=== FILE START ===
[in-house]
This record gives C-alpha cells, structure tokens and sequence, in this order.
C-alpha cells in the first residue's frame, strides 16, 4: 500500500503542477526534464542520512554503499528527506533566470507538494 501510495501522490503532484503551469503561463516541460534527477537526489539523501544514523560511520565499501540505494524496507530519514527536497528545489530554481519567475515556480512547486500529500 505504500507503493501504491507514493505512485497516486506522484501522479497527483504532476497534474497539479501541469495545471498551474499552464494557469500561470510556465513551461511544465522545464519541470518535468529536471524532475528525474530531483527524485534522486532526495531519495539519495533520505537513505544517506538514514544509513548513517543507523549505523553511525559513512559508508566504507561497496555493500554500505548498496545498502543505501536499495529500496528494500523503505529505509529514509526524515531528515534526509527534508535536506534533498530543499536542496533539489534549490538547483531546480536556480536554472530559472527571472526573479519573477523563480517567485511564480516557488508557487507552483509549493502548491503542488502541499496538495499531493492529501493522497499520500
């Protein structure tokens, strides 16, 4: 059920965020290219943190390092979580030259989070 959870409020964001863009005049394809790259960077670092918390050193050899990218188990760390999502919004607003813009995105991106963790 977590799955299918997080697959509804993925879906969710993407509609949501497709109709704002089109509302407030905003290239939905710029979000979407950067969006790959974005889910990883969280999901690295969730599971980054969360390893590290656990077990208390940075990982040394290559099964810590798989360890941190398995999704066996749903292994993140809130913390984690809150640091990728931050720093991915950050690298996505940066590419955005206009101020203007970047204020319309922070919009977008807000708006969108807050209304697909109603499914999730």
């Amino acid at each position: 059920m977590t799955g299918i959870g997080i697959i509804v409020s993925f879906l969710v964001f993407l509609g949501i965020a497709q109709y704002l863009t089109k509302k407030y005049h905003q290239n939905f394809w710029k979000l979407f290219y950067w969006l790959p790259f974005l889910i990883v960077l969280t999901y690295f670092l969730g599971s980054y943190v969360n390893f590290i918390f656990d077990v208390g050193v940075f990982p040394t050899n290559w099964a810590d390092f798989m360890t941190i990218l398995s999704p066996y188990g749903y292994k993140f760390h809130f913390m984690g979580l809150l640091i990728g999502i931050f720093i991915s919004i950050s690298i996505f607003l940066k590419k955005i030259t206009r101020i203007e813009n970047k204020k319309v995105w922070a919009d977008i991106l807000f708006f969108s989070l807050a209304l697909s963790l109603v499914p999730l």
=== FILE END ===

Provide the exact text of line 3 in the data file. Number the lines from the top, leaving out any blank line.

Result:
C-alpha cells in the first residue's frame, strides 16, 4: 500500500503542477526534464542520512554503499528527506533566470507538494 501510495501522490503532484503551469503561463516541460534527477537526489539523501544514523560511520565499501540505494524496507530519514527536497528545489530554481519567475515556480512547486500529500 505504500507503493501504491507514493505512485497516486506522484501522479497527483504532476497534474497539479501541469495545471498551474499552464494557469500561470510556465513551461511544465522545464519541470518535468529536471524532475528525474530531483527524485534522486532526495531519495539519495533520505537513505544517506538514514544509513548513517543507523549505523553511525559513512559508508566504507561497496555493500554500505548498496545498502543505501536499495529500496528494500523503505529505509529514509526524515531528515534526509527534508535536506534533498530543499536542496533539489534549490538547483531546480536556480536554472530559472527571472526573479519573477523563480517567485511564480516557488508557487507552483509549493502548491503542488502541499496538495499531493492529501493522497499520500